Guys… I have a serious problem. I’m addicted to buying every running book available:
When I first started running, I did what all runners should do: I listened to my coach!
But when I wanted to learn even more about training, I dived into the best books I could find. My favorites:
- Why We Run by Bernd Heinrich
- Brain Training by Matt Fitzgerald
- Anatomy for Runners by Jay Dicharry, MPT, SCS
- Which Comes First, Cardio or Weights? by Alex Hutchinson
You can see my entire annotated reading list here.
Open up any of these books and you’ll hear a lot about recovery – how to bounce back from hard workouts so that you stay healthy and feel good for your next run.
One of the most interesting elements of recovery is how frequent you should run. After all, if you run every day, that means you’ll be running before and after challenging runs like long runs or circuits.
But is that ideal?
Is it best to rest after a hard workout or go for a short, easy run?
Does it depend on your fitness level, goals, and where you are in the training cycle?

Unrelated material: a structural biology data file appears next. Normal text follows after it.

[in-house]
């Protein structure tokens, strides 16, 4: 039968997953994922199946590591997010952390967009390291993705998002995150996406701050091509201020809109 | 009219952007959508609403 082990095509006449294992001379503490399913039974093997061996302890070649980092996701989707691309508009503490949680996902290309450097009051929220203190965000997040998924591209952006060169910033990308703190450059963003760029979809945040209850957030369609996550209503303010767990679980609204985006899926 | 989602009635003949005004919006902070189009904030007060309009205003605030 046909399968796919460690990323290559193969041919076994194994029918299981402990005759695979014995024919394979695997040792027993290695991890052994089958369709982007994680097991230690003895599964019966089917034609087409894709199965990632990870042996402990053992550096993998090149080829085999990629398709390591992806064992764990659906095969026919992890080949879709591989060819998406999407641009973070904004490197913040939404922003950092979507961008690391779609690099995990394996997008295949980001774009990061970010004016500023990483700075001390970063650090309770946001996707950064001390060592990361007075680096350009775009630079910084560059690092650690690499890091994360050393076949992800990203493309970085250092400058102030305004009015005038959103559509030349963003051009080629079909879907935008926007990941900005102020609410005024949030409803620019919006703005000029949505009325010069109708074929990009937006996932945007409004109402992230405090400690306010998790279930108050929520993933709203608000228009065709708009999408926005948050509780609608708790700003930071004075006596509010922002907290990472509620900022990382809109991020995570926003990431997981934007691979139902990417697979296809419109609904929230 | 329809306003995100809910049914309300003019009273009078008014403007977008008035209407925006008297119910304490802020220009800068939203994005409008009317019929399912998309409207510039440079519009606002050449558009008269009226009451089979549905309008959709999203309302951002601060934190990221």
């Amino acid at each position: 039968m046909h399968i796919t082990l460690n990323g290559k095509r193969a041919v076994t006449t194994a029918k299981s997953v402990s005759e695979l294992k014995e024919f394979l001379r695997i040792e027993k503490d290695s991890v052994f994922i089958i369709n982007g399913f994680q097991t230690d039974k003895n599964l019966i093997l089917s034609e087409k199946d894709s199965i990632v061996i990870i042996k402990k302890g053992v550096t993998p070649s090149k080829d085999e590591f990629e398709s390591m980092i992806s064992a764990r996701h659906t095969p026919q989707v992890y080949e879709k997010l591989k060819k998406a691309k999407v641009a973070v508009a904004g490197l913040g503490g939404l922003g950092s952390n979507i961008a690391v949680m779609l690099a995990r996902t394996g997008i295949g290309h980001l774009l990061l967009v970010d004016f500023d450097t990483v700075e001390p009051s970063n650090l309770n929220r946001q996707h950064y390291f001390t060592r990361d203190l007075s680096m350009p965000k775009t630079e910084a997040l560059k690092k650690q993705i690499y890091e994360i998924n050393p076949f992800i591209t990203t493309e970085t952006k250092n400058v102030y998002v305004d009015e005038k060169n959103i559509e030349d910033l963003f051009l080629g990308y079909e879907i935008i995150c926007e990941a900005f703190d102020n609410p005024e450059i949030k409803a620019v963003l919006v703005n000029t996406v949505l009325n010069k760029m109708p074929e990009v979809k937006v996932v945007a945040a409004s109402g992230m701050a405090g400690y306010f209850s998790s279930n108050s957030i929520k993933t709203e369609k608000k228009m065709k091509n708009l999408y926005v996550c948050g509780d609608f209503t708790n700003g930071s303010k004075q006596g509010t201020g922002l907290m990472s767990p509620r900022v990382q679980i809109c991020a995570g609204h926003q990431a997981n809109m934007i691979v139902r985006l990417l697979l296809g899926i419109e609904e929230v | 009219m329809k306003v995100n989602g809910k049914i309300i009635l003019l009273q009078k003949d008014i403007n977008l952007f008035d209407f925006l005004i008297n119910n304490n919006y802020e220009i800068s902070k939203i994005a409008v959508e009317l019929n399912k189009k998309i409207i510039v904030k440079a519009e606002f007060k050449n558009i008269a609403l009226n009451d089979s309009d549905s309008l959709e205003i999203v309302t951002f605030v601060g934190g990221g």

These are all great questions – and that brings us to the latest installment of You Be the Coach!
To run or not to run after a hard workout?
You Be the Coach is when I ask YOU to offer your coaching advice to a member of the Strength Running community.
The other day I got a question from Thekla, who’s been a Strength Running email reader for over two years. She’s from Germany and is preparing for her first half marathon.
Naturally, her mileage and long runs are increasing as she trains for her first attempt at the half distance.
Here’s part of her email:
Thanks for providing so much detail and personal experience with your newsletters. You really care about us, your readers and customers, and the topic of course!
I actually have a question on recovery runs. I’m just training for a half marathon and do three runs per week. After a long run or faster workout, I get really stiff legs two days after.
I have now started with very slow paced recovery runs, and after 30 minutes my muscles seem to loosen up again. Am I doing any damage to myself?
Thekla could do quite a few interesting things with her training to make her first half a smashing success.
So, what do you think?
Even though we don’t know a lot about Thekla’s training, do you think she should run the day after a workout or long run?
Are there drawbacks to running so frequently? What should she consider when making this training decision?
I’m going to choose my favorite answer and ship that person any running book that they like – my thanks to you for being here 🙂
Leave your comment below and let’s see how she can run a great first half marathon!